by Roger Thomas

This content is part of a series.

What Dads Do (5 of 6)
Family Matters
Roger Thomas
Ephesians 5:21-6:4
June 16, 2002

Perhaps you have heard the statistics. According to AT&T, almost every year the single day with the largest volume of telephone calls is Mother's Day. Right behind it is Father's Day with the largest volume of collect calls.

One little fellow defined Father's Day like this: Father's Day is just like Mother's Day, only you don't spend as much on a present. Or as one Dad explained to a co-worker, "Father's Day is the one day of the year my kids obey me. I say, "Oh, don't spend a lot of money on a Father's Day gift, and they don't!"

Seriously, today we want to pay tribute to Dads. I hope you have been making a special effort to acknowledge the importance of the dads and grand-dads in your life today.

A tribute to my dad. My own father passed away 1992. He was seventy-two at the time. My two brothers and I were at his bedside when he died after a two year long battle with cancer.

My father's name was Ambrose William Thomas. His father's, my grandfather, name was Noah Thomas. We keep suggesting to my kids that one of them must name one of their sons after my father. My youngest son had a daughter just so he wouldn't have to name his son Ambrose. Dad grew up in the Great Depression. Many of you middle-aged adults can probably tell similar stories of your father. His parents moved to Illinois from Kentucky shortly after World War I. Dad was born a couple of years later in Central Illinois. His father was a farmhand then a farmer. When the Depression hit, every available set of hands had to go to work to keep the family of five kids together. Dad quit school after the eighth grade and went to work as a farm hand on Grandpa's farm and then on other farms around.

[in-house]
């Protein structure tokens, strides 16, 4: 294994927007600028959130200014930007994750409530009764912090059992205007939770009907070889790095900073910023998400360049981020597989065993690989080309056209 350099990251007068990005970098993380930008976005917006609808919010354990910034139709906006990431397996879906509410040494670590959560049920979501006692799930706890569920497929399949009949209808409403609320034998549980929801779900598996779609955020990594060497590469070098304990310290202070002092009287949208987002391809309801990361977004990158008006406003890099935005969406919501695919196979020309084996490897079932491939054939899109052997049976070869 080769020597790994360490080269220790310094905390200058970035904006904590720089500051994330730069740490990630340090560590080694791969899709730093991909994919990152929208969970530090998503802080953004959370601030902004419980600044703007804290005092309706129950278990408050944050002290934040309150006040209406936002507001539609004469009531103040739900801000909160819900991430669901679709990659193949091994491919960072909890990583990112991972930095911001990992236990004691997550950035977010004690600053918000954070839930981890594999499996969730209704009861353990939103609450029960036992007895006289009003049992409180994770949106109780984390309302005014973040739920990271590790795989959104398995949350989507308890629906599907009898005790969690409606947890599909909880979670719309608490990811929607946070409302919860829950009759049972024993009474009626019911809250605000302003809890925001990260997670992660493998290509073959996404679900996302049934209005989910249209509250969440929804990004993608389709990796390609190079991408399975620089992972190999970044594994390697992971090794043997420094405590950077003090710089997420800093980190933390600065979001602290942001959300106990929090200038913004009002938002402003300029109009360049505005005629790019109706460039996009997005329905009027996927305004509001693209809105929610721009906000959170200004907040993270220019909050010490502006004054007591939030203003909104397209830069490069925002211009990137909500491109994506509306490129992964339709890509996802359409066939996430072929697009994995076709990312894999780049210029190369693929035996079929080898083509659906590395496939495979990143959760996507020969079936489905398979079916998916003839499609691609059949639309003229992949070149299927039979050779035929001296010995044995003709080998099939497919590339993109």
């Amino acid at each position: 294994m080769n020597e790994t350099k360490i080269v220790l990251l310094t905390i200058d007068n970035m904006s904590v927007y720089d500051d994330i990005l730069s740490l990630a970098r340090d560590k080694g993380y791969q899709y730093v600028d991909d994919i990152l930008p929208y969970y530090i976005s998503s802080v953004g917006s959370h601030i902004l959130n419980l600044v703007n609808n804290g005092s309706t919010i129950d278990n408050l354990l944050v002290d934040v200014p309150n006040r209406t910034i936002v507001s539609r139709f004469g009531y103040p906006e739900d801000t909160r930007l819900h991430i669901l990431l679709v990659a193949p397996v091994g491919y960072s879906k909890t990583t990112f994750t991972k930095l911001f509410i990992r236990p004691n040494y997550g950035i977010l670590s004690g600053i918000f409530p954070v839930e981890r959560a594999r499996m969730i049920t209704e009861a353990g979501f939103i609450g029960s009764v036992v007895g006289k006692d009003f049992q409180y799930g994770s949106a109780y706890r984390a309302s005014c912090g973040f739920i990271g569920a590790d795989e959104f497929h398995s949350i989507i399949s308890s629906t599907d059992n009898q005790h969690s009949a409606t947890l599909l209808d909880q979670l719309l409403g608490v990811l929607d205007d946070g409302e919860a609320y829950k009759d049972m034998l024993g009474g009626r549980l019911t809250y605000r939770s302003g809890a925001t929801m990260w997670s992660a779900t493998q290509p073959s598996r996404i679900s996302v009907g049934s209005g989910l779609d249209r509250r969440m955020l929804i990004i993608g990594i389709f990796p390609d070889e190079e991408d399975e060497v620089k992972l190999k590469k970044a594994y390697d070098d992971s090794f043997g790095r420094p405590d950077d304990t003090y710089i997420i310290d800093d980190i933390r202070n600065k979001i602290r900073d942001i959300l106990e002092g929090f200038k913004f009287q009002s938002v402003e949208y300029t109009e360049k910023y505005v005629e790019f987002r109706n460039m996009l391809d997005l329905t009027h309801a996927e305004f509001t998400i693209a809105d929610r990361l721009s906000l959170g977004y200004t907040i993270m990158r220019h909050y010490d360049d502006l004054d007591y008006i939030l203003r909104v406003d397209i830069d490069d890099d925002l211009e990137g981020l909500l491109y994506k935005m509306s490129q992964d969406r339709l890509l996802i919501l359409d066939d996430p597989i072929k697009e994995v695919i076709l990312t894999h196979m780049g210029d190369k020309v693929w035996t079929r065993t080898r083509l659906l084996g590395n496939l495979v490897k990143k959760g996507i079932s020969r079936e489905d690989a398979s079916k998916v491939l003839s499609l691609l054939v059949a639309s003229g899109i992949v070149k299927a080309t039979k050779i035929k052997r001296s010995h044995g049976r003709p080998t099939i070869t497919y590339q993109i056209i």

During most of my growing up years, Dad worked at least two jobs. He would work in a factory or some other job during the day and work our small farm at nights and on week-ends. When he ...

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